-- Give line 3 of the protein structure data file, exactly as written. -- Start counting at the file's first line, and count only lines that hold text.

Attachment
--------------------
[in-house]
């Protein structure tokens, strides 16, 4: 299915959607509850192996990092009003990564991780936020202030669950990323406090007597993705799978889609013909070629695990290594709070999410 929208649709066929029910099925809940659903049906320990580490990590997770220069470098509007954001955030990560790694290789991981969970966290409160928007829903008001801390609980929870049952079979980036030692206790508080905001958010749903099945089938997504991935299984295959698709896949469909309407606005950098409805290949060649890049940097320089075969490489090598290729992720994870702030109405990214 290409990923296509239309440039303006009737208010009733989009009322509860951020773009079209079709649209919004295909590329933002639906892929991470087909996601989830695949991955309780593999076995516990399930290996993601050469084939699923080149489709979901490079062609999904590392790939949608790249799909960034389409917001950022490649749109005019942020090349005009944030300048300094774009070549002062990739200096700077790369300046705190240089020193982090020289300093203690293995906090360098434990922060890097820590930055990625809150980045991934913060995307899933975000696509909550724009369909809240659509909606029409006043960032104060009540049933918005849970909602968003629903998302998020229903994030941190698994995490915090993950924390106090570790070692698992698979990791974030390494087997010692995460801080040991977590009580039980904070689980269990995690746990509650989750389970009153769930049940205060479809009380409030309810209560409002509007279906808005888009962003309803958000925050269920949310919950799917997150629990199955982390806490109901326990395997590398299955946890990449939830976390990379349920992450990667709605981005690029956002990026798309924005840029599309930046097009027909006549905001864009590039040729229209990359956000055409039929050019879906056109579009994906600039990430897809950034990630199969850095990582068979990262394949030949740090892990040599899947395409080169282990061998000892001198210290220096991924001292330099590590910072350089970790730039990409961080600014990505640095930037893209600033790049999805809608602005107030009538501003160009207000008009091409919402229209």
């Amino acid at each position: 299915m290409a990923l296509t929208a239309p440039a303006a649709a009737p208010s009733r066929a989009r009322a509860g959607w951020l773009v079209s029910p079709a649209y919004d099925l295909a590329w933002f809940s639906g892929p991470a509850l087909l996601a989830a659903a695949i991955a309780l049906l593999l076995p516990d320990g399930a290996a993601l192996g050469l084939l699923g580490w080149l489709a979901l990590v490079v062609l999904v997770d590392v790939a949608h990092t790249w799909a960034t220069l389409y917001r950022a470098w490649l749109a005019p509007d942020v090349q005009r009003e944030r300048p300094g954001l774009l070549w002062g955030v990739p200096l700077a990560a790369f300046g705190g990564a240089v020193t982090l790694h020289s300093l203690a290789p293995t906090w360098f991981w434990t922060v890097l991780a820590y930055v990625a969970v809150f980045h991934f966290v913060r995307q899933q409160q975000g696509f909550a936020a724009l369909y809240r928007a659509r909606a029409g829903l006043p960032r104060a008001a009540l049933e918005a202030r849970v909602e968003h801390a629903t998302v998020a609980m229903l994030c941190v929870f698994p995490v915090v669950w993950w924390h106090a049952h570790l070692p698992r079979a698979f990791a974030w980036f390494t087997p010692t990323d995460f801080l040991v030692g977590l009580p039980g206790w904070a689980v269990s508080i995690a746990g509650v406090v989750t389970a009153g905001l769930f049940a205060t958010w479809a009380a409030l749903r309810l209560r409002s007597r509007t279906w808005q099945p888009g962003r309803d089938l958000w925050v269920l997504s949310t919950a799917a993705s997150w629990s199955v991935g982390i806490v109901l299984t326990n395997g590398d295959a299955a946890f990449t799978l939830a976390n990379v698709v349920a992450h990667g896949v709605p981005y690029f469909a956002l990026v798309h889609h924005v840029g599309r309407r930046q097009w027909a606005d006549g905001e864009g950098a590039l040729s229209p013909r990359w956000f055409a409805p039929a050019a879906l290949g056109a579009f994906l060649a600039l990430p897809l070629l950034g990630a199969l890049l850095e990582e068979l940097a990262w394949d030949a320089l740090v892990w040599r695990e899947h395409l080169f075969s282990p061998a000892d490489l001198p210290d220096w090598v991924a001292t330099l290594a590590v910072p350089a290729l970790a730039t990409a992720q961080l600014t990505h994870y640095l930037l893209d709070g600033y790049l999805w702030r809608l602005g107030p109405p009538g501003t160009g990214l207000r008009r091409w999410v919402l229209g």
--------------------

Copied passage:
């Amino acid at each position: 299915m290409a990923l296509t929208a239309p440039a303006a649709a009737p208010s009733r066929a989009r009322a509860g959607w951020l773009v079209s029910p079709a649209y919004d099925l295909a590329w933002f809940s639906g892929p991470a509850l087909l996601a989830a659903a695949i991955a309780l049906l593999l076995p516990d320990g399930a290996a993601l192996g050469l084939l699923g580490w080149l489709a979901l990590v490079v062609l999904v997770d590392v790939a949608h990092t790249w799909a960034t220069l389409y917001r950022a470098w490649l749109a005019p509007d942020v090349q005009r009003e944030r300048p300094g954001l774009l070549w002062g955030v990739p200096l700077a990560a790369f300046g705190g990564a240089v020193t982090l790694h020289s300093l203690a290789p293995t906090w360098f991981w434990t922060v890097l991780a820590y930055v990625a969970v809150f980045h991934f966290v913060r995307q899933q409160q975000g696509f909550a936020a724009l369909y809240r928007a659509r909606a029409g829903l006043p960032r104060a008001a009540l049933e918005a202030r849970v909602e968003h801390a629903t998302v998020a609980m229903l994030c941190v929870f698994p995490v915090v669950w993950w924390h106090a049952h570790l070692p698992r079979a698979f990791a974030w980036f390494t087997p010692t990323d995460f801080l040991v030692g977590l009580p039980g206790w904070a689980v269990s508080i995690a746990g509650v406090v989750t389970a009153g905001l769930f049940a205060t958010w479809a009380a409030l749903r309810l209560r409002s007597r509007t279906w808005q099945p888009g962003r309803d089938l958000w925050v269920l997504s949310t919950a799917a993705s997150w629990s199955v991935g982390i806490v109901l299984t326990n395997g590398d295959a299955a946890f990449t799978l939830a976390n990379v698709v349920a992450h990667g896949v709605p981005y690029f469909a956002l990026v798309h889609h924005v840029g599309r309407r930046q097009w027909a606005d006549g905001e864009g950098a590039l040729s229209p013909r990359w956000f055409a409805p039929a050019a879906l290949g056109a579009f994906l060649a600039l990430p897809l070629l950034g990630a199969l890049l850095e990582e068979l940097a990262w394949d030949a320089l740090v892990w040599r695990e899947h395409l080169f075969s282990p061998a000892d490489l001198p210290d220096w090598v991924a001292t330099l290594a590590v910072p350089a290729l970790a730039t990409a992720q961080l600014t990505h994870y640095l930037l893209d709070g600033y790049l999805w702030r809608l602005g107030p109405p009538g501003t160009g990214l207000r008009r091409w999410v919402l229209g």